While government officials flock to Addu for international convention SAARC and Male’ residents enjoy a calm holiday atmosphere, islands across the Maldives are welcoming family and friends home for Eid celebrations.
The island of Maalhos in Arif Atoll has been preparing since last week.
Male’-based residents who arrived last Thursday, November 3 spent the following day and evening preparing curries, rice, poppadums and juices for those cousins, children and guests hitching an overnight fishing dhoni from Male’ on Saturday, November 5.
November 6 began with an unofficial sunrise burning of a palm pyre on a beach facing several nearby islands, a traditional signal that Maalhos is celebrating Eid.
Residents later flocked to an extended morning prayer, filling Maalhos’ four gender-distinct mosques. Afterwards the traditional exchange of invitations to eat at neighbors’ houses began, and doors, kitchens and tables became communal property as grandmothers and aunts shuttled dishes and glasses of fruit juice from hand to hand.
A quiet island of population 800, Maalhos actually houses 200-300 people at any given time – most residents live in Male’ or work at sea. During Eid, however, a steady stream of school children, adolescents and mothers-to-be bring gossip and activity into the island streets and homes.
When asked how Eid days compare to typical Maalhos days, most interviewed replied, “It’s the same. We don’t do much, we are just here.” What is their favorite part of Eid? “Food!,” said many, listing favorites such as mahdu (a Maldivian cake), bondi bai (a round rice sweet) and kashi key, a fruit which falls from trees at bowling ball size and is commonly exported for sale in Male’.
One islander observed that Maalhos has shed some of its traditional Eid practices, but maintained that “it’s a very fun holiday, we have food and play. We like to see the traditional cultural games and hear Maldivian music, like bodu beru.”
Eid holidays last one week beginning November 5, however festivities are condensed into the first four days.
In addition to the first days’ morning torch, Maalhos’ youth flirtatiously ambushed each other with sacks and bottles of red water on their way to the sea. Those wearing white walked at their own risk.
In the late afternoon, married and unmarried men challenged each other to a friendly football match near the harbor; women will carry out their own game later today.
Late in the evening, a procession of men dressed as women and old sages paraded through the streets amidst clouds of flour tossed by onlookers (vedhumaa dhiun). Following young male dancers to the island’s president, the leader requested permission to “play” on the second day of Eid. A bodu beru group performed by the harbor in the evening’s finale.
Today, males of all ages assembled by the beach to build the traditional koadi, an array of coconuts, papayas, flowers and coconut palm leaves inscribed with raivaru (poems) recounting local romances and juicy gossip.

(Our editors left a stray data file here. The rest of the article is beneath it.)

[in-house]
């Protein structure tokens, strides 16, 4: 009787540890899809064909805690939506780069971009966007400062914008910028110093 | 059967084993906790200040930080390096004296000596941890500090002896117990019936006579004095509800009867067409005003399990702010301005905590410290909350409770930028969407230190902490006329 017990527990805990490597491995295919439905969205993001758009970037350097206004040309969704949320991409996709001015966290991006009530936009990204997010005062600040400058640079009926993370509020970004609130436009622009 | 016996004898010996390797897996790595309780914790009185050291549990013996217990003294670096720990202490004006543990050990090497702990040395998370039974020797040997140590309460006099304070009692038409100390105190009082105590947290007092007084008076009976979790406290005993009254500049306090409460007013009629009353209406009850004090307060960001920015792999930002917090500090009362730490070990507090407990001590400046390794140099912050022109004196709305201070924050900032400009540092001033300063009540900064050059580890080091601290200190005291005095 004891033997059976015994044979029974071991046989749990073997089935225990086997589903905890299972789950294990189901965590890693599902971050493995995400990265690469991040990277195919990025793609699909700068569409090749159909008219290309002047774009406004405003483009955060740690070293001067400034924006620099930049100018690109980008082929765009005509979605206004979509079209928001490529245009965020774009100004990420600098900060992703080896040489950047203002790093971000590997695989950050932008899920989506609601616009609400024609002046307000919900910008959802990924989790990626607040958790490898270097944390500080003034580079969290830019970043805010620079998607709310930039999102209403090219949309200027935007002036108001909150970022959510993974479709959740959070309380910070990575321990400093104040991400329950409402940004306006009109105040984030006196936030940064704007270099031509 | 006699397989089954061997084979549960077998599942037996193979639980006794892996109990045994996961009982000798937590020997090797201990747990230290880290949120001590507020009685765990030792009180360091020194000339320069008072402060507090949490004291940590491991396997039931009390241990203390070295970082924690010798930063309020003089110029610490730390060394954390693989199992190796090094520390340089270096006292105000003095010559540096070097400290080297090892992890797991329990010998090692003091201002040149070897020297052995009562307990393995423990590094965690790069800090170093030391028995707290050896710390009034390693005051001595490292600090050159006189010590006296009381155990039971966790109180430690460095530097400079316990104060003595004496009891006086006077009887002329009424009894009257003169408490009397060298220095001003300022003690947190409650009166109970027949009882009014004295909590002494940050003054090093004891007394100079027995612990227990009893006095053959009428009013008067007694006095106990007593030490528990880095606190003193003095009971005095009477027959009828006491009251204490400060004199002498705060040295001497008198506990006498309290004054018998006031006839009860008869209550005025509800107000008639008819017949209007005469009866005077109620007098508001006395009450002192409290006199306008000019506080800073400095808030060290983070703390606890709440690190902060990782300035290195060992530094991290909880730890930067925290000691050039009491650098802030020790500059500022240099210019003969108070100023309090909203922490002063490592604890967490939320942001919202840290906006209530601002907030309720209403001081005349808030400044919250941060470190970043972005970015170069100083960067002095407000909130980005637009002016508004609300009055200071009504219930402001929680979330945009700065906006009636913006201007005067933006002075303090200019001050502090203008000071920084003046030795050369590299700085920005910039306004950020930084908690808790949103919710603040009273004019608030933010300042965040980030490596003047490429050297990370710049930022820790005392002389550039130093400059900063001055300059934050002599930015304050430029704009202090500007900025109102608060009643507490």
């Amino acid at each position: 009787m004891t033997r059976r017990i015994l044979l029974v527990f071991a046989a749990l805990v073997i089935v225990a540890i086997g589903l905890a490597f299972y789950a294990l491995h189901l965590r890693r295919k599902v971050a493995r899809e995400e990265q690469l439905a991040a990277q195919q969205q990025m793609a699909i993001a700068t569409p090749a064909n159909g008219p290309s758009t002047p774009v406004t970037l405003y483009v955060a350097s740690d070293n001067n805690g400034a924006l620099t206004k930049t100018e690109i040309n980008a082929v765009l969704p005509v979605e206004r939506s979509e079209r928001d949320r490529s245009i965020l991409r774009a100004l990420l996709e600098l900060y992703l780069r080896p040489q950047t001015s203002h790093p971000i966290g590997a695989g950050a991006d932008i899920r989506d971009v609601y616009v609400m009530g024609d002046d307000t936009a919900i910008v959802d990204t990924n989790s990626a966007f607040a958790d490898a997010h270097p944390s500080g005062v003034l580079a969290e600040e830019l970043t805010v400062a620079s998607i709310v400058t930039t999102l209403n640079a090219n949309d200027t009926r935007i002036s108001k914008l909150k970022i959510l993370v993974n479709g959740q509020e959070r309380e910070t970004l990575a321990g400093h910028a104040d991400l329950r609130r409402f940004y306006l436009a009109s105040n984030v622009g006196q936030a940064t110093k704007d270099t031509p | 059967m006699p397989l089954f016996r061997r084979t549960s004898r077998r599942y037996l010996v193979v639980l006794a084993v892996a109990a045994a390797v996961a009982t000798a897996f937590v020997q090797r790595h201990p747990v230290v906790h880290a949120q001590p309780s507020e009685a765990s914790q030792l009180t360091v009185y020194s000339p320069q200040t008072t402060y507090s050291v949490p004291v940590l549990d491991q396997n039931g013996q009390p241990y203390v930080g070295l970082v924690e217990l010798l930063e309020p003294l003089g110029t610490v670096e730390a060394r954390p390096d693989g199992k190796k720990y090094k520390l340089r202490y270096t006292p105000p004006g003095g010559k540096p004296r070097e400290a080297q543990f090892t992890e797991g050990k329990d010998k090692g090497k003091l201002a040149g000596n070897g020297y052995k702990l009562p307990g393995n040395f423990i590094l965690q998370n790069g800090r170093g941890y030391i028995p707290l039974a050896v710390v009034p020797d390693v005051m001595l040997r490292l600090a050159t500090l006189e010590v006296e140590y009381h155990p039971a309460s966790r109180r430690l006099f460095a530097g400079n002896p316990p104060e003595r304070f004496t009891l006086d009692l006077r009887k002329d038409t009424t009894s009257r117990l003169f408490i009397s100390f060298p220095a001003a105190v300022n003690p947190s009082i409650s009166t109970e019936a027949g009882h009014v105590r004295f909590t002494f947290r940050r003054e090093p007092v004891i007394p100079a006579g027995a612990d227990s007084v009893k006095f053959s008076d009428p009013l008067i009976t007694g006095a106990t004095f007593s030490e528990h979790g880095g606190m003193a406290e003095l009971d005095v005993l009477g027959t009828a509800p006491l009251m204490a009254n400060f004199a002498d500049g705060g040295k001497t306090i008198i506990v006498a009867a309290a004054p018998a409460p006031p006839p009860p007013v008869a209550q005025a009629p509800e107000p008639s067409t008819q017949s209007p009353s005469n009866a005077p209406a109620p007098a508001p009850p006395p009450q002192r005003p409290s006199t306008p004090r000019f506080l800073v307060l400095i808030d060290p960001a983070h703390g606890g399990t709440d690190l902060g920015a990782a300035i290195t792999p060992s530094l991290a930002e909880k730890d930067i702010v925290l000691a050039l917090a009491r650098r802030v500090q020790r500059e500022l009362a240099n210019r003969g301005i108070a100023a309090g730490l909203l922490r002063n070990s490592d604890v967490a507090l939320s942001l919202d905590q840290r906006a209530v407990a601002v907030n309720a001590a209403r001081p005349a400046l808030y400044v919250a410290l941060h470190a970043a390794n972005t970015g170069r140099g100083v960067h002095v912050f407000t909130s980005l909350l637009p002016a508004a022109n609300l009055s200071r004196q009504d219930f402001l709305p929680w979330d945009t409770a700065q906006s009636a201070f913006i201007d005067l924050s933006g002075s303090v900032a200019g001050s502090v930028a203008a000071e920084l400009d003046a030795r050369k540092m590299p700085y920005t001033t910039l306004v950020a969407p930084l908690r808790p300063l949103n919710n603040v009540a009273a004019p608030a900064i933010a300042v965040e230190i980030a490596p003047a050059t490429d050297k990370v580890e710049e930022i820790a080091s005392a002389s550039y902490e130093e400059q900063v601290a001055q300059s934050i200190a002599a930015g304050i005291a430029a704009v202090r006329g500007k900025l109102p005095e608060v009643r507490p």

“It’s a tradition, but it’s just for fun,” said Koki, a Maalhos girl home for the school holidays. “They march the koadi through the streets with bodu beru and then put it on a girl’s head and chase her. Everyone tries to destroy the koadi by tearing off the palm leaves and passing around the poems.”
Women and children greeted the male procession by tossing sacks and vats of colored water over house walls. Afterwards, procession members paraded Maalhos’ streets with their own colored waters, chasing girls into their houses.
Although Maalhos will not host activities for the next two days of Eid, an islander said the island’s traditions are similar to those of other Maldivian islands.
“I don’t know why we don’t do these celebrations any more, I think nowadays many things are changing,” said islander. A few girls nearby suggested that religion was a factor. He said there was more than just religion, but concluded that “on Maalhos, it will be quiet except for maybe a concert or a football game.”
Traditionally, the third day of Eid is marked with a mahdi and bodumas, a large fish constructed from palm leaves and paraded around the island. Day four is designated for black mali, or people who paint themselves in black and throw black balls at residents, wearing only palm leaf skirts.
Many say Eid’s rhythm isn’t a far cry from the average Maalhos day. A quiet island whose population has mostly migrated to Male’, its holiday habits suggest a strong focus on communal stability rather than a need for razzle dazzle. Minivan’s repeated inquiries about the history of Eid festivities consistently yielded a satisfying, simple response: “It’s tradition, it’s just for fun.”